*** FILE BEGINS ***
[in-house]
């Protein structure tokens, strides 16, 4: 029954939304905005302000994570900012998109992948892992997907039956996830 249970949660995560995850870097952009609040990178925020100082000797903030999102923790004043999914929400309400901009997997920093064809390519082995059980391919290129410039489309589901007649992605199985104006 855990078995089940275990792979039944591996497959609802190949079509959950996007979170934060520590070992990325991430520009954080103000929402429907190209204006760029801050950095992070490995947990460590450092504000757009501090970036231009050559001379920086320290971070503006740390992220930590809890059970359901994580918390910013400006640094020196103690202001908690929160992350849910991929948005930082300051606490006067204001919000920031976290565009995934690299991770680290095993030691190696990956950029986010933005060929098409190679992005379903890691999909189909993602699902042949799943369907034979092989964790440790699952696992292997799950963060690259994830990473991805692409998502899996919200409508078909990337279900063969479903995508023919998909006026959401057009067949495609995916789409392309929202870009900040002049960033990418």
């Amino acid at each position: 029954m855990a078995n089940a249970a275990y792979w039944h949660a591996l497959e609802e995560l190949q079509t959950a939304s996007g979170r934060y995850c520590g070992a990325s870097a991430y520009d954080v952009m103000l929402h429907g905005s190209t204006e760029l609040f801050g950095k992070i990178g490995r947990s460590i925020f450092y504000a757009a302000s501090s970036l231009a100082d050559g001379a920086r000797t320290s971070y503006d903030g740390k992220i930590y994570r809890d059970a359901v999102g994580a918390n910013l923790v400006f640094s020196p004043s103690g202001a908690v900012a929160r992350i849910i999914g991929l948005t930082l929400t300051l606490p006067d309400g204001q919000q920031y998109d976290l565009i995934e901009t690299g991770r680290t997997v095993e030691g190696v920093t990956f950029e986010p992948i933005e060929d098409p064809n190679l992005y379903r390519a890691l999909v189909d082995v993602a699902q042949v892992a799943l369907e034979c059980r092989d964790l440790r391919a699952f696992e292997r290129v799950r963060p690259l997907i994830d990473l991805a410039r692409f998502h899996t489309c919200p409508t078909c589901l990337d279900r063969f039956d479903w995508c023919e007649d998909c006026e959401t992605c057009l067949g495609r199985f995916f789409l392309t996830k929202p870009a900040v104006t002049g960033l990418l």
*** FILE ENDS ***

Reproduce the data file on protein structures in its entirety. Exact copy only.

[in-house]
């Protein structure tokens, strides 16, 4: 029954939304905005302000994570900012998109992948892992997907039956996830 249970949660995560995850870097952009609040990178925020100082000797903030999102923790004043999914929400309400901009997997920093064809390519082995059980391919290129410039489309589901007649992605199985104006 855990078995089940275990792979039944591996497959609802190949079509959950996007979170934060520590070992990325991430520009954080103000929402429907190209204006760029801050950095992070490995947990460590450092504000757009501090970036231009050559001379920086320290971070503006740390992220930590809890059970359901994580918390910013400006640094020196103690202001908690929160992350849910991929948005930082300051606490006067204001919000920031976290565009995934690299991770680290095993030691190696990956950029986010933005060929098409190679992005379903890691999909189909993602699902042949799943369907034979092989964790440790699952696992292997799950963060690259994830990473991805692409998502899996919200409508078909990337279900063969479903995508023919998909006026959401057009067949495609995916789409392309929202870009900040002049960033990418």
């Amino acid at each position: 029954m855990a078995n089940a249970a275990y792979w039944h949660a591996l497959e609802e995560l190949q079509t959950a939304s996007g979170r934060y995850c520590g070992a990325s870097a991430y520009d954080v952009m103000l929402h429907g905005s190209t204006e760029l609040f801050g950095k992070i990178g490995r947990s460590i925020f450092y504000a757009a302000s501090s970036l231009a100082d050559g001379a920086r000797t320290s971070y503006d903030g740390k992220i930590y994570r809890d059970a359901v999102g994580a918390n910013l923790v400006f640094s020196p004043s103690g202001a908690v900012a929160r992350i849910i999914g991929l948005t930082l929400t300051l606490p006067d309400g204001q919000q920031y998109d976290l565009i995934e901009t690299g991770r680290t997997v095993e030691g190696v920093t990956f950029e986010p992948i933005e060929d098409p064809n190679l992005y379903r390519a890691l999909v189909d082995v993602a699902q042949v892992a799943l369907e034979c059980r092989d964790l440790r391919a699952f696992e292997r290129v799950r963060p690259l997907i994830d990473l991805a410039r692409f998502h899996t489309c919200p409508t078909c589901l990337d279900r063969f039956d479903w995508c023919e007649d998909c006026e959401t992605c057009l067949g495609r199985f995916f789409l392309t996830k929202p870009a900040v104006t002049g960033l990418l």